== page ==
In February 2014, Albany Mayor Kathy Sheehan, Saratoga Springs Mayor Joanne Yepsen and Rochester Mayor Lovely Warren — then, all new officeholders — participated in an Albany Law School forum called “Leading a New Era in City Government: Women Mayors of Upstate New York.”
A lot can happen in one year's time. The three Democrats were voted into office during a time when women in politics were making gains nationally. Each has her own unique governing style: each had a picture of what the year ahead might bring. Each reflects on what was hoped for versus what happened.
Alicia Ouellette earned a law degree in 1994 from Albany Law School, and then began a career that included private practice, a stint as a Court of Appeals clerk and as Assistant Solicitor General in the New York Attorney General’s Office.
The President and Dean of Albany Law School is stepping down. Penny Andrews made the announcement Tuesday; she'll stay on through the end of the 2014-15 school year and is expected to aid in the strategic plan for the college's future. Andrews did not elaborate. Professor Alicia Ouellette, former associate dean for Academic Affairs and Intellectual Life, will serve as the interim dean.
Albany Law School has taken the wraps off what it calls an "Innovative Strategic Plan to Prepare the Next Generation of Lawyers and Leaders" - WAMC's Capital Region Bureau Chief Dave Lucas sat down with school president and dean Penelope Andrews.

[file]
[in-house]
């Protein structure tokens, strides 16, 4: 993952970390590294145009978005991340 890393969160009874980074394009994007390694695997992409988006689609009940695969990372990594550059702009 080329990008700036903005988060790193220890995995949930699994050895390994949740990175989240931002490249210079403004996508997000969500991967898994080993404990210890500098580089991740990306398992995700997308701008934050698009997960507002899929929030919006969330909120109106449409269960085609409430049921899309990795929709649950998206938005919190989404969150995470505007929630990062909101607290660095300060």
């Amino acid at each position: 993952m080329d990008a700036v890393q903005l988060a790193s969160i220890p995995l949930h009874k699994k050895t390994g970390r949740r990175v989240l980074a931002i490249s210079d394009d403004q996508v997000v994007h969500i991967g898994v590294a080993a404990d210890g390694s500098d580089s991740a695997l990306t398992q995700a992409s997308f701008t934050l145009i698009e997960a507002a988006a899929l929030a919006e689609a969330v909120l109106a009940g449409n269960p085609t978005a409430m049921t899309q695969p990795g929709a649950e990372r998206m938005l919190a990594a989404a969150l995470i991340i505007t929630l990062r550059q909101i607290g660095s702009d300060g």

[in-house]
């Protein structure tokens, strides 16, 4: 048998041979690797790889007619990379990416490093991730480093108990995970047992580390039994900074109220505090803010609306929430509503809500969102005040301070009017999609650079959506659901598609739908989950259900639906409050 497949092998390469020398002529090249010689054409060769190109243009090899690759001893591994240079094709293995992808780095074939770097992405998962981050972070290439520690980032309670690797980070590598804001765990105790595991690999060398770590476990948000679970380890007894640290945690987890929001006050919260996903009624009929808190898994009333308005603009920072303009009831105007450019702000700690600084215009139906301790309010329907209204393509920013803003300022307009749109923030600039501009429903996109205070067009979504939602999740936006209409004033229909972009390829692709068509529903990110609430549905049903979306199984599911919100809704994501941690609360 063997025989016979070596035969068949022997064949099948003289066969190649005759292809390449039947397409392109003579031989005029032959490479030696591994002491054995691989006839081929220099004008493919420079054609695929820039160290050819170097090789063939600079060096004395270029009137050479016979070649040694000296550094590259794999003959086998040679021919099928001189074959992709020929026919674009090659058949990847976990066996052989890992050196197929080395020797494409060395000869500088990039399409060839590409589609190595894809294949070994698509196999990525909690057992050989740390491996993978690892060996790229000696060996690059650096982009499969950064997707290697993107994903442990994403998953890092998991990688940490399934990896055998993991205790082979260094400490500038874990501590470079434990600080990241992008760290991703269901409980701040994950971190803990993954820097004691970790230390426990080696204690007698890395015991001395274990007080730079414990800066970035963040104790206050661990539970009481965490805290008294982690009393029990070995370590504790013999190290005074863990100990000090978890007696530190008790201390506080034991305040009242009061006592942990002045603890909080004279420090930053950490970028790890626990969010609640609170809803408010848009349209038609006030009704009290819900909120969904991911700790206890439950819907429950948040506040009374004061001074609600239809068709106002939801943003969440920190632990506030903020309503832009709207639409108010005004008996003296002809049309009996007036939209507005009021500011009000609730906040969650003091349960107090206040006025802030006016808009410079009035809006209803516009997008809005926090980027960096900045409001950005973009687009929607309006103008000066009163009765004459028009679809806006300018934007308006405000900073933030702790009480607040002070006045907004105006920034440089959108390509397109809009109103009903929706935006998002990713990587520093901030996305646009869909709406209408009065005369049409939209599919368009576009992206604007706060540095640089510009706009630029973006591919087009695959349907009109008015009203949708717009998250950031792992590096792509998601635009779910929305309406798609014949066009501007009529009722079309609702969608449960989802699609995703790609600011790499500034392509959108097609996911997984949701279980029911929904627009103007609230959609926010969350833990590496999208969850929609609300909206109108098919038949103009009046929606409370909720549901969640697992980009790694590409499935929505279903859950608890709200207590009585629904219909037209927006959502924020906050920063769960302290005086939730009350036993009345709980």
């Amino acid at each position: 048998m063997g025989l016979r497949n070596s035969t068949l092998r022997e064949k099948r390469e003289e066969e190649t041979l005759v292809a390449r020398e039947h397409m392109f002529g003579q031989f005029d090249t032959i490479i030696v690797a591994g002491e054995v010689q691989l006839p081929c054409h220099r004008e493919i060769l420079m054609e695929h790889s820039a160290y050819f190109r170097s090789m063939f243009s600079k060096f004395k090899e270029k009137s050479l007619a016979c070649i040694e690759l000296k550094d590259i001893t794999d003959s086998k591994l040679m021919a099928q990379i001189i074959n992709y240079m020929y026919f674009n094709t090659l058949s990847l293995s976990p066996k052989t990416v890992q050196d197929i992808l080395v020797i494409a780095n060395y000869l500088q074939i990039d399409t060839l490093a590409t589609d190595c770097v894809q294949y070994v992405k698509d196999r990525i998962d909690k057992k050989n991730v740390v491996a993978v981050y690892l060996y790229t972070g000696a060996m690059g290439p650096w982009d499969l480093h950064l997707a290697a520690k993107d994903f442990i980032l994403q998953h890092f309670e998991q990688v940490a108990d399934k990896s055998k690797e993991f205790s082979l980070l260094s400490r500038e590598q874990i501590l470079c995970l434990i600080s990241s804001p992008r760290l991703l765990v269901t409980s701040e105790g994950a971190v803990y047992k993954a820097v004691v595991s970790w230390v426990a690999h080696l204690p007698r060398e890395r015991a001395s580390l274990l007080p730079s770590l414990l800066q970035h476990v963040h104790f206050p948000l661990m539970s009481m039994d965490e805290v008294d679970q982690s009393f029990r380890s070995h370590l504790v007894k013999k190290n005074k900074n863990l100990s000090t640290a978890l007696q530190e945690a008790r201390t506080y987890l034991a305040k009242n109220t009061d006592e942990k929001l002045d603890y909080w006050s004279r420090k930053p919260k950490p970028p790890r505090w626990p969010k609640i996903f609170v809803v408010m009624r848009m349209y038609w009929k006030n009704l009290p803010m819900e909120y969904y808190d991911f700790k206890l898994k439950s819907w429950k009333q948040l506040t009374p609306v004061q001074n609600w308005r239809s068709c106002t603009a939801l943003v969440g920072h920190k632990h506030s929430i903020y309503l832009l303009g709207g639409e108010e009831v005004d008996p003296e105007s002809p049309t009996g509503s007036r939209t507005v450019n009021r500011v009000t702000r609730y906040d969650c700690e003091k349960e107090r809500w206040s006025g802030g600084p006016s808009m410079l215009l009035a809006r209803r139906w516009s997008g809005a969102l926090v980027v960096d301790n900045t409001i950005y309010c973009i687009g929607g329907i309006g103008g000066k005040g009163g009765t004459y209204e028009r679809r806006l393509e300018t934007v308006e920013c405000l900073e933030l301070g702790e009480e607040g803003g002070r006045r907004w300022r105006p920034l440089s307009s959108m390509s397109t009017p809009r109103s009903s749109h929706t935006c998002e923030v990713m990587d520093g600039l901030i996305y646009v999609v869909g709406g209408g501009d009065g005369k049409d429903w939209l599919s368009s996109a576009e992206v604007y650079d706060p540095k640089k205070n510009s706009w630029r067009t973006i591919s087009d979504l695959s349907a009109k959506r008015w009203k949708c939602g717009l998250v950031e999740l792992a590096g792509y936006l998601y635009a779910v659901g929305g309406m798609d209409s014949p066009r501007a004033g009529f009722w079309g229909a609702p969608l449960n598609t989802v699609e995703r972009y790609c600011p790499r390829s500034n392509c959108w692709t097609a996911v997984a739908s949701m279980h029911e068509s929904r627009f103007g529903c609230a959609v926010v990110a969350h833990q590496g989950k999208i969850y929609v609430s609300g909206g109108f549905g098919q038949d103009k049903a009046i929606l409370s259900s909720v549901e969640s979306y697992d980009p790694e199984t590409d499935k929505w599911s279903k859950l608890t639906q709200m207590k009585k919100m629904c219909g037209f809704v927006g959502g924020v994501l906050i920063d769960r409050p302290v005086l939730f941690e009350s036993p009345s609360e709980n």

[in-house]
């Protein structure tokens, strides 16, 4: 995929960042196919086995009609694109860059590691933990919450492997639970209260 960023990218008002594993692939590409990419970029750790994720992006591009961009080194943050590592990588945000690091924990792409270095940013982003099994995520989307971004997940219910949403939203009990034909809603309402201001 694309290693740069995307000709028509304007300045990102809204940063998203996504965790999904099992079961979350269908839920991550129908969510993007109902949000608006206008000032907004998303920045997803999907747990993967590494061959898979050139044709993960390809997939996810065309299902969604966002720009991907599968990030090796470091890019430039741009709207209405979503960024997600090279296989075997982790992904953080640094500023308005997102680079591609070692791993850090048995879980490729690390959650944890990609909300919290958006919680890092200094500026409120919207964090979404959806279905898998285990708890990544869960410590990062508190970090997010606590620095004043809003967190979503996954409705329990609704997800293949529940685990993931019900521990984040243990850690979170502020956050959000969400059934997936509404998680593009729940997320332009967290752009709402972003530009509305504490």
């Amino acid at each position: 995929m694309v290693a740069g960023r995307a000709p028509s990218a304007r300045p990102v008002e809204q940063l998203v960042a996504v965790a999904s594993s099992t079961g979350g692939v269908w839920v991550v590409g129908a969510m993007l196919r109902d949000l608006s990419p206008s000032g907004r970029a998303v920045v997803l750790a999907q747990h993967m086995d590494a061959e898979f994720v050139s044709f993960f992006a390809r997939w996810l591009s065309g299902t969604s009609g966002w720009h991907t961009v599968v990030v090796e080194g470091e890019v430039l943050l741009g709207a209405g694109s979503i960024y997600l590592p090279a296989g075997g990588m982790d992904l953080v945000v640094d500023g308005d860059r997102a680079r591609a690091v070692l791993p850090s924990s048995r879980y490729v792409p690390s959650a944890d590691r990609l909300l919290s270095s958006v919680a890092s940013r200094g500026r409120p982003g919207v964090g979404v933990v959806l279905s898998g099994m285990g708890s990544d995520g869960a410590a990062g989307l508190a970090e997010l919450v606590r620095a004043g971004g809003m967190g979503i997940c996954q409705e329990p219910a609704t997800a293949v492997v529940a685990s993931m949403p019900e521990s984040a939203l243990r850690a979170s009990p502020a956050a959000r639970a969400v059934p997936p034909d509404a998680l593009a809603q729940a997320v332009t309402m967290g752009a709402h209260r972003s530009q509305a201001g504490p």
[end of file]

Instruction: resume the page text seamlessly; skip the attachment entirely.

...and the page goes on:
Albany College of Pharmacy and Health Sciences, in partnership with Albany Law School, have implemented a 100% tobacco-free campus policy, now in place. A Tobacco-Free Kickoff Event was held tuesday in front of the ACPHS Student Center. Officials hail the move as a "notable step" toward a healthier and cleaner environment.
In today’s Academic Minute, Professor Timothy Lytton of Albany Law School reveals how stringent self-regulation has allowed the kosher food industry to thrive over the past century.
Timothy Lytton is the Albert and Angela Farone Distinguished Professor of Law at Albany Law School where he teaches courses on administrative law, the philosophy of law, and regulatory law. His latest publication is Kosher: Private Regulation in the Age of Industrial Food. He earned his law degree at Yale Law School.
South African anti-apartheid hero Nelson Mandela has now spent a month in the hospital.
As visitors from around the world share an outpouring of love and support for South Africa’s first democratically elected president, there has also been a question of what his legacy will mean for both South Africa and the world.
Albany Law School Dean Penelope "Penny" Andrews grew up and began studying law in apartheid South Africa before coming to the U.S. in the 1980’s.
A few months ago, both Steve Leibo and I brought attention to an MIT study that suggested that a carbon tax could be a win-win-win solution. It would meet some Republican and some Democratic objectives, by allowing Congress to keep income taxes low, allow the Bush tax cuts to remain, yet fund Democratic social policies, all the while reducing our use and dependence on carbon based energy, which is destroying the environment, and is likely to leave an uninhabitable earth for our grandchildren.